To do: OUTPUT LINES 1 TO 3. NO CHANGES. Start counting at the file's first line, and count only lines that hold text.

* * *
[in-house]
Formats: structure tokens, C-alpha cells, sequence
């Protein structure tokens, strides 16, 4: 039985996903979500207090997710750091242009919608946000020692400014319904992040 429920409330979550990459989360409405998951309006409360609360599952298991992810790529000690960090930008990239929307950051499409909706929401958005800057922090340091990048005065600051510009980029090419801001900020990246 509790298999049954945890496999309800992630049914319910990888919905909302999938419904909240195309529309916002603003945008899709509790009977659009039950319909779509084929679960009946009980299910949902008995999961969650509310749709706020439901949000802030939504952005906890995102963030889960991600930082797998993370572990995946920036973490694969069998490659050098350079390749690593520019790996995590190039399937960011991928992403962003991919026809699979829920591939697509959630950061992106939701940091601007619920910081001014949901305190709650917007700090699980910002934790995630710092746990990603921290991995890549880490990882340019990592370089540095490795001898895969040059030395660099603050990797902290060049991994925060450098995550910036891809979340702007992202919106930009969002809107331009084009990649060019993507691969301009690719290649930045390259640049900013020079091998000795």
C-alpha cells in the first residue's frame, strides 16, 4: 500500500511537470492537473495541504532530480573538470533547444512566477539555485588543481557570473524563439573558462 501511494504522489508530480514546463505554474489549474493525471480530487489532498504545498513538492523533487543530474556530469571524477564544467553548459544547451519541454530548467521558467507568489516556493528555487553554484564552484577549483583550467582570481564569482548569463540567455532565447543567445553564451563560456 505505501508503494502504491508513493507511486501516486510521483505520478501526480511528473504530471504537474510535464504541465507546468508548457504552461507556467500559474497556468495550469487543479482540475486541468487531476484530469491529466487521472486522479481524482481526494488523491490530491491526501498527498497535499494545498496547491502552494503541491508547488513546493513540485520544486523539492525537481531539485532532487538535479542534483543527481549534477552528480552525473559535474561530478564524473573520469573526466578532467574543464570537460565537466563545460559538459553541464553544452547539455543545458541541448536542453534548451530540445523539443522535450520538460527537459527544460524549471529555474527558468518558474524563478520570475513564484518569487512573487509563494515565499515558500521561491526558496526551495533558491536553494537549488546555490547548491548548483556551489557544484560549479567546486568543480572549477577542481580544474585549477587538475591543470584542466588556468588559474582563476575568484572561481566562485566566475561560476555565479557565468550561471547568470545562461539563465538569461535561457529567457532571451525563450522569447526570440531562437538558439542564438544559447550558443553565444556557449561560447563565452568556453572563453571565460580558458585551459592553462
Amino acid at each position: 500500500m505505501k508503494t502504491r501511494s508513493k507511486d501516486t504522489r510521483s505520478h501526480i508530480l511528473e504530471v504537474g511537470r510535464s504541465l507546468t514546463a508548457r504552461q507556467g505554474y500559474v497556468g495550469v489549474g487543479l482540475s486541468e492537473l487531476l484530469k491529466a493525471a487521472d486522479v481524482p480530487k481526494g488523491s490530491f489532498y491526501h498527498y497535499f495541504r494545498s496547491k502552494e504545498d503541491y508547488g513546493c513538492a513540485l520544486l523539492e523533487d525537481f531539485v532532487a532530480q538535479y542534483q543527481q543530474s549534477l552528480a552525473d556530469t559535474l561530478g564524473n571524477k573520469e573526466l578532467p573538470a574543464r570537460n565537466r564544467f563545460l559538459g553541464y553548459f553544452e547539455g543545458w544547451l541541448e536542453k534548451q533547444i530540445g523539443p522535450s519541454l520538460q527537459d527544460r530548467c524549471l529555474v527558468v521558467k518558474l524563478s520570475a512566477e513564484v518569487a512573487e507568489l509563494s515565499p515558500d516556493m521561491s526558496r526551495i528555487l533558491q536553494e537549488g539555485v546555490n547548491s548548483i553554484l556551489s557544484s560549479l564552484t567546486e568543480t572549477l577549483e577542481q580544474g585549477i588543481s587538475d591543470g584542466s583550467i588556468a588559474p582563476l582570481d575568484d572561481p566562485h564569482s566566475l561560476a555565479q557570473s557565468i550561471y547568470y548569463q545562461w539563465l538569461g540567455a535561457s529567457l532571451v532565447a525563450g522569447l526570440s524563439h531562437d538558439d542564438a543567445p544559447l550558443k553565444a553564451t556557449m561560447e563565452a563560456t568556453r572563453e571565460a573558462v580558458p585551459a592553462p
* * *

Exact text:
[in-house]
Formats: structure tokens, C-alpha cells, sequence
């Protein structure tokens, strides 16, 4: 039985996903979500207090997710750091242009919608946000020692400014319904992040 429920409330979550990459989360409405998951309006409360609360599952298991992810790529000690960090930008990239929307950051499409909706929401958005800057922090340091990048005065600051510009980029090419801001900020990246 509790298999049954945890496999309800992630049914319910990888919905909302999938419904909240195309529309916002603003945008899709509790009977659009039950319909779509084929679960009946009980299910949902008995999961969650509310749709706020439901949000802030939504952005906890995102963030889960991600930082797998993370572990995946920036973490694969069998490659050098350079390749690593520019790996995590190039399937960011991928992403962003991919026809699979829920591939697509959630950061992106939701940091601007619920910081001014949901305190709650917007700090699980910002934790995630710092746990990603921290991995890549880490990882340019990592370089540095490795001898895969040059030395660099603050990797902290060049991994925060450098995550910036891809979340702007992202919106930009969002809107331009084009990649060019993507691969301009690719290649930045390259640049900013020079091998000795």